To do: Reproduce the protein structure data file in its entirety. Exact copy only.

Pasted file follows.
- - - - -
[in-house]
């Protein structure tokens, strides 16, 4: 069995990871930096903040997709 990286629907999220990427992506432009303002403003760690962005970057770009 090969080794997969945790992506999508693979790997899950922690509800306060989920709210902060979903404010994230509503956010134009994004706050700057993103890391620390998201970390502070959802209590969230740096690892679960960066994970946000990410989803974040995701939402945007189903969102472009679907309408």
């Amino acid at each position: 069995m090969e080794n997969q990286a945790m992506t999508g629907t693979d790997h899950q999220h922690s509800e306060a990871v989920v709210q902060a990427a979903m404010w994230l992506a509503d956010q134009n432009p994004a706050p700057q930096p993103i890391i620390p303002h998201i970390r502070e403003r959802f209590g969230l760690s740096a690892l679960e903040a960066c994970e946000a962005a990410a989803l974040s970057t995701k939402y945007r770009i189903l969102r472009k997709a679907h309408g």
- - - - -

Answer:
[in-house]
């Protein structure tokens, strides 16, 4: 069995990871930096903040997709 990286629907999220990427992506432009303002403003760690962005970057770009 090969080794997969945790992506999508693979790997899950922690509800306060989920709210902060979903404010994230509503956010134009994004706050700057993103890391620390998201970390502070959802209590969230740096690892679960960066994970946000990410989803974040995701939402945007189903969102472009679907309408």
């Amino acid at each position: 069995m090969e080794n997969q990286a945790m992506t999508g629907t693979d790997h899950q999220h922690s509800e306060a990871v989920v709210q902060a990427a979903m404010w994230l992506a509503d956010q134009n432009p994004a706050p700057q930096p993103i890391i620390p303002h998201i970390r502070e403003r959802f209590g969230l760690s740096a690892l679960e903040a960066c994970e946000a962005a990410a989803l974040s970057t995701k939402y945007r770009i189903l969102r472009k997709a679907h309408g």